The Biden-Harris Administration took office at a time of deep uncertainty in our country. Political divisiveness, a raging pandemic, and its subsequent economic fallout demanded immediate and effective action.

Political discourse and legislative actions leave children behind in the best of times. Child advocates feared what would become of children in the turmoil of the pandemic. The Biden-Harris Administration answered this question not only by including kids in their political agenda, but by centering their needs in emergency measures.

The American Rescue Plan Act provided critical funding to childcare providers, public schools and Head Start centers to better support children and allow parents and caregivers to return to work. It invested in programs that combat child hunger and homelessness, and in youth wraparound services to address the fallout from increased unemployment and school closures. Expanded eligibility for essential programs such as the Children’s Health Insurance Program and Medicaid helped protect health care coverage for millions of children. One of the most notable reforms created a more equitable tax code by strengthening the Earned Income Tax Credit and the Child Tax Credit. On their own, the CTC improvements reduced child poverty by more than 40% and lifted millions of children out of poverty.

The impact of these provisions cannot be overstated. Thanks to the Biden Administration and Congressional leadership, the federal share of spending on children rose from an all-time low of 7.55% in 2020 to a record high of 11.98% in 2022.

These efforts supported children at a time of increased need. But the truth is that these reforms have always been desperately needed. The emergencies of child hunger, inequitable education, lack of health care coverage, child poverty, and other issues existed long before the pandemic and they persist today. Unfortunately, many of the provisions in the American Rescue Plan Act were temporary and have either expired or will soon cease.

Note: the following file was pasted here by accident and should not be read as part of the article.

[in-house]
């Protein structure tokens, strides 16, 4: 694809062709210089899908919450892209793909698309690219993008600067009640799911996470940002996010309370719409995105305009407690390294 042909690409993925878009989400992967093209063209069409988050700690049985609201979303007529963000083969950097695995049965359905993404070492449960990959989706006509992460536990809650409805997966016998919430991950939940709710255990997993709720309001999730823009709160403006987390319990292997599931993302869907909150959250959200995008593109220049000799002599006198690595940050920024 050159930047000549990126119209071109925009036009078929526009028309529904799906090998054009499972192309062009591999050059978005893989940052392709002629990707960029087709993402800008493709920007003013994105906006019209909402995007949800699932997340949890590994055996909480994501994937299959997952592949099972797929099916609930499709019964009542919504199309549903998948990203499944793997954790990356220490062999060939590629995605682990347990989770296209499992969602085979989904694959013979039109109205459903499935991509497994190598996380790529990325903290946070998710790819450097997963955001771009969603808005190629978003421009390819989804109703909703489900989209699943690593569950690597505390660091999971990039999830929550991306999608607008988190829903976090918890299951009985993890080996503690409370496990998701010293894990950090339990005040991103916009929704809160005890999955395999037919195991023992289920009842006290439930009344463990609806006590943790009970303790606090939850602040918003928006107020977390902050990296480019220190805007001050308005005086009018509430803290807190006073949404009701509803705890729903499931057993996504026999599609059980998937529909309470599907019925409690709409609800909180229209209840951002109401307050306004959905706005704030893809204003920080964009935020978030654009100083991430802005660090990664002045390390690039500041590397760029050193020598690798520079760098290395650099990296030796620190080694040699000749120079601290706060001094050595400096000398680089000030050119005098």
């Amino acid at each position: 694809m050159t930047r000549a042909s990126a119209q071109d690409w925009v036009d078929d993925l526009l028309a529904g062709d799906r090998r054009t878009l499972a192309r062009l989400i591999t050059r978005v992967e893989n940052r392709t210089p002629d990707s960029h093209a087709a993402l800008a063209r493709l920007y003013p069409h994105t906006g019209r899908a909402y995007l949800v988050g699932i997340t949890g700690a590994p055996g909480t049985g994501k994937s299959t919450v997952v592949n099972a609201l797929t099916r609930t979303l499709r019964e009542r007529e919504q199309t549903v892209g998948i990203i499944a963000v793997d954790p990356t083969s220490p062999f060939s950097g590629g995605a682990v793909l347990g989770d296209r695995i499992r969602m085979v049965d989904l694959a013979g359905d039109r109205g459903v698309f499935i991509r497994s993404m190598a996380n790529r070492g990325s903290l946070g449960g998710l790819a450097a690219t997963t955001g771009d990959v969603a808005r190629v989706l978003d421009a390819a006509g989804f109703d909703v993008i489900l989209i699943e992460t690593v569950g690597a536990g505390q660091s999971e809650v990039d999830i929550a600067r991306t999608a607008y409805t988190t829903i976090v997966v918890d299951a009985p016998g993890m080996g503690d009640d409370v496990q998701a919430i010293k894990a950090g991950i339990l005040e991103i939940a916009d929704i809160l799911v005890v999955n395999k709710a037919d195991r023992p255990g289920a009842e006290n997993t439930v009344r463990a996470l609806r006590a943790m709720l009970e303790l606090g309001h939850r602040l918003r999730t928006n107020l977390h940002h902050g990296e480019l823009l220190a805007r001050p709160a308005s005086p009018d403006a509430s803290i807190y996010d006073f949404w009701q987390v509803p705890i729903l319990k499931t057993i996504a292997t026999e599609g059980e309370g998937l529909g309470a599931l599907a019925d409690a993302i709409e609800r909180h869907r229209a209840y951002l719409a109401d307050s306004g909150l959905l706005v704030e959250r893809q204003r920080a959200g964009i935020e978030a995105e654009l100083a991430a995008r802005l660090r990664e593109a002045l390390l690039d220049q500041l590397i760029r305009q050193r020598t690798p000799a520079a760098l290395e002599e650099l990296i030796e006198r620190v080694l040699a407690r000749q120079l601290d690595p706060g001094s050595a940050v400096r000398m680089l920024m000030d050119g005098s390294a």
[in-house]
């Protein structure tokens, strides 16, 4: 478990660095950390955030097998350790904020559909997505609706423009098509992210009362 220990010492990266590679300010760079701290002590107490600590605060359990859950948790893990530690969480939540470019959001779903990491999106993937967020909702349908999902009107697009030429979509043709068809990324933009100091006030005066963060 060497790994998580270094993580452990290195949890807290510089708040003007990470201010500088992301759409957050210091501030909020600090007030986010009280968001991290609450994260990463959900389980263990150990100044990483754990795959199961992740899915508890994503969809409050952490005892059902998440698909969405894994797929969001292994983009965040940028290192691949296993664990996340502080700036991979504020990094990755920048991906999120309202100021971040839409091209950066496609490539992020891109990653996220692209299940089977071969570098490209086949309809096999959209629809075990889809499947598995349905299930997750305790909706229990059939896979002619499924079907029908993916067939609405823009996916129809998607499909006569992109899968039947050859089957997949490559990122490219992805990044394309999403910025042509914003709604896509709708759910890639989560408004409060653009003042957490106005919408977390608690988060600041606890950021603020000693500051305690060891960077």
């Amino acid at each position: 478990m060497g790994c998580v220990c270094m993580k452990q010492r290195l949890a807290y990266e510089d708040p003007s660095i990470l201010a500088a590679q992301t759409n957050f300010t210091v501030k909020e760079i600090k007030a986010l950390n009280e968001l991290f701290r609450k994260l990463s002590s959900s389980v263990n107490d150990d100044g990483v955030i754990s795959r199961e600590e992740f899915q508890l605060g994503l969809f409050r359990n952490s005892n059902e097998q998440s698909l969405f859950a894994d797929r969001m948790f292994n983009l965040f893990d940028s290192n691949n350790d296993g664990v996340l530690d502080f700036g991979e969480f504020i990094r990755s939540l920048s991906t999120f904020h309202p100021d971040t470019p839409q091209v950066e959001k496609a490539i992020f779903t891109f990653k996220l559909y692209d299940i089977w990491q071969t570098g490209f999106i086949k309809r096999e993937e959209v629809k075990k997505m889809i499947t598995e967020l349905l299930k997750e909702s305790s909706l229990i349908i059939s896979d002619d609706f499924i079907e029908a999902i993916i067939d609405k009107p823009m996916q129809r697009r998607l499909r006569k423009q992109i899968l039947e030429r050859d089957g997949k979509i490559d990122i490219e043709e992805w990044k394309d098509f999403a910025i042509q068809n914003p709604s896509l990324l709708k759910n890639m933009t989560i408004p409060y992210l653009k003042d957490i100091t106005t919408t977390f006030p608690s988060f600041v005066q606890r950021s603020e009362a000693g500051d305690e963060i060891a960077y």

The Biden Administration clearly understands the need to continue supporting and prioritizing children. President Biden called for an American Families Plan that would have made historic investments in our nation’s children through universal pre-school, teacher training and retention, direct support to children and families, child care affordability, paid family and medical leave, child nutrition, strengthened tax cuts that benefit children, and other measures. First Focus on Children said this plan had “the potential to be the most important piece of legislation for children and families ever.” Unfortunately, despite the best efforts of Champions for Children in the Administration and many in Congress, this plan did not come to fruition. The House-passed Build Back Better Act included 436 mentions of children. By the time it passed Congress as the Inflation Reduction Act, it contained only one meaningful mention of children. Once again, the political process had left children behind.

Now, with a divided Congress, child advocates are once again asking: What will happen to children?

First Focus Campaign for Children and other child advocates hope that Congress will do right by kids. Recent legislative victories show that children are a unifying force. Lawmakers of all parties came together to address gun violence and the mental health crisis in the Bipartisan Safer Communities Act. Lawmakers also recently invested in climate change to protect future generations from environmental impacts. 

First Focus Campaign for Children’s recent Children’s Agenda lays out for Congress actions that can be taken to address the immediate needs of children, as well as ways to ensure long-term progress. We are eager to work alongside members to that end.

But the needs of children are great, and therefore our response must be too. Protecting the most vulnerable requires efforts from all of us — advocates, community members, parents and family members, Administration officials, members of Congress, local elected leaders and others.

This report shares ways in which the Biden Administration can take immediate action for children. It highlights ways in which executive authority can be used to protect children and notes key pieces of legislation under consideration in Congress that would benefit from the support of the Administration.

Kids can’t wait. They are at a crossroads and our actions will determine which path they take.